Maybe we need to examine the role of the male hero in a "family" to understand a female hero's. The male hero is often a patriarch, either an older brother or cousin, a father, or a husband. Even a character without blood ties or marriage bands to the male hero will be a daughter (Batgirl is Commissioner Gordon's), though some have no real relationship except the name (Spider-Woman, Batwoman) just leaching a popular name to sell books. In any case, it makes them beholden to the male character. Now reverse it. A female hero at the center of a family would have to be a matriarch, surrounding herself with younger male heroes. Well, we already know our society (absurdly) looks down on this. They would have to be older sisters and mothers, though the gender politics gets fuzzy if we make them wives. I love strong women, which is why I love a lot of superheroines, but we seem well away from the husband who will take on his wife's mantle.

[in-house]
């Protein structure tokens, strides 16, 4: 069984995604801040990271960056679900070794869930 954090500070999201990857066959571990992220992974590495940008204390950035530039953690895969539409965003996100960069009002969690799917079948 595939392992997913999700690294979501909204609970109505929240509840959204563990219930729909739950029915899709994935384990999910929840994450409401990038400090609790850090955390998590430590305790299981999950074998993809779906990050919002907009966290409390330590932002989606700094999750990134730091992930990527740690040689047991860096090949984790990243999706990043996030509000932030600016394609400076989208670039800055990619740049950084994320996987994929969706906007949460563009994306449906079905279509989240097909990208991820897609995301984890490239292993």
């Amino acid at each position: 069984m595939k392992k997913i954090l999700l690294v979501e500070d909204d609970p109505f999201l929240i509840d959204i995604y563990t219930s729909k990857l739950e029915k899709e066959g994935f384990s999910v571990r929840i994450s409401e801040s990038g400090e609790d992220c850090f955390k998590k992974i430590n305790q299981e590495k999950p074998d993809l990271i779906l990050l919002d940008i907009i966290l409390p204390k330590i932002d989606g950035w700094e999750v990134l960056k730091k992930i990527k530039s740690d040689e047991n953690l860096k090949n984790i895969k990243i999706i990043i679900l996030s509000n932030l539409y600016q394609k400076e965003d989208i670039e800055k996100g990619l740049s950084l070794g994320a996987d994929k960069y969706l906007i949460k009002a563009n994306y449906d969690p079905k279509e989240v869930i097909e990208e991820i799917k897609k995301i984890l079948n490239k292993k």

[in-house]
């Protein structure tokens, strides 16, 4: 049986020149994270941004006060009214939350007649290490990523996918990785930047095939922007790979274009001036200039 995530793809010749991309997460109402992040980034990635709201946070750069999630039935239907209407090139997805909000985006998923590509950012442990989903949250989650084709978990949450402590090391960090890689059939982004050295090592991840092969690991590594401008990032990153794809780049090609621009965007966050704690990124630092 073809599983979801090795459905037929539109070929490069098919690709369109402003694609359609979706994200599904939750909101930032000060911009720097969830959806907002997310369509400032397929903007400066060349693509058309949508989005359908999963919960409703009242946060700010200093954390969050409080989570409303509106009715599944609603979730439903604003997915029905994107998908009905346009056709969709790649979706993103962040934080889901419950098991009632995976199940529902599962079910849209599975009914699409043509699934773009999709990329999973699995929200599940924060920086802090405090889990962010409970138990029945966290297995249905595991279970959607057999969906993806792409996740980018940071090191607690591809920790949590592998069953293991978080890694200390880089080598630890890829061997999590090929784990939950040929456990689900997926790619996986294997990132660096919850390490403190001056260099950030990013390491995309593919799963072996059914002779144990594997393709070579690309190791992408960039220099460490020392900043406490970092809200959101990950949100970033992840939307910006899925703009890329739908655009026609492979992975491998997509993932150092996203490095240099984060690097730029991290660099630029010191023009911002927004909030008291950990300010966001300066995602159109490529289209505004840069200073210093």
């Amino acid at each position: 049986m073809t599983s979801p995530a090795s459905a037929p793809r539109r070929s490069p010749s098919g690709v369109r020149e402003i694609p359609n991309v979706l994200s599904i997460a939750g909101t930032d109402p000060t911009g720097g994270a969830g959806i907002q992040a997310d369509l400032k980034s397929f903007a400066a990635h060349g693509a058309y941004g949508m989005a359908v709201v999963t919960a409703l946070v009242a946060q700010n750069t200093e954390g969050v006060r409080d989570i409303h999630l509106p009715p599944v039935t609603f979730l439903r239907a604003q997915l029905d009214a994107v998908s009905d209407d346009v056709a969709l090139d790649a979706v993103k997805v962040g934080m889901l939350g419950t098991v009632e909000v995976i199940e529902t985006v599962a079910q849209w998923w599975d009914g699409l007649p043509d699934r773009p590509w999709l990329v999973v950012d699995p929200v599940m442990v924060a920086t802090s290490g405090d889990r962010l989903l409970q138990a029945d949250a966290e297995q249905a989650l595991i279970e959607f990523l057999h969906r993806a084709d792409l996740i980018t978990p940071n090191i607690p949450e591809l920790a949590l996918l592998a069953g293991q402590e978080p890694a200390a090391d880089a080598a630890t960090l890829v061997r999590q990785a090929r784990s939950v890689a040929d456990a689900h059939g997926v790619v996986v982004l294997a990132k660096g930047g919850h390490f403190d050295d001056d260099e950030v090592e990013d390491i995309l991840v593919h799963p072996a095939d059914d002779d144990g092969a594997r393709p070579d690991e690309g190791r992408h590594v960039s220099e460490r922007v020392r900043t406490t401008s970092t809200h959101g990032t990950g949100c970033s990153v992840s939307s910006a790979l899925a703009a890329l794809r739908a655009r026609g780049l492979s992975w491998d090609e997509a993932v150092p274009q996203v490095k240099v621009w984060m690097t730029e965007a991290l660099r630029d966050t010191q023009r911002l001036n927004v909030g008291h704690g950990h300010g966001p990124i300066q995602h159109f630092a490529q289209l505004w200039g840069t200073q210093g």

Maybe the superheroine is a victim of history. Though Pat Savage predates her by seven years, I think Hawkgirl (1941) is really the first female counterpart in superhero comic books, and I wish I could say it was a case of her and Hawkman premiering together as partners (as they did in their first Silver Age appearance). But no, Shiera is just a girlfriend for the Hawkman's first four appearances. Mary Marvel was in 1942. As more female derivations of established heroes appeared, mostly through the Silver Age, the era's innate sexism may have held back any chance of a potable Wonder Man, male Black Canary or Sir Phantom. Traditions are hard to break, and the industry's sexism didn't end with the 60s. It would take a while for a latter-day heroine to become prominent enough to support a "family" and a male counterpart, and most of the original heroines are part of teams (Storm, the Invisible Woman, etc.) and have their own families, constructed very differently.
Which doesn't prevent us from loving our superheroines, sometimes more than the male originals! But what do YOU think?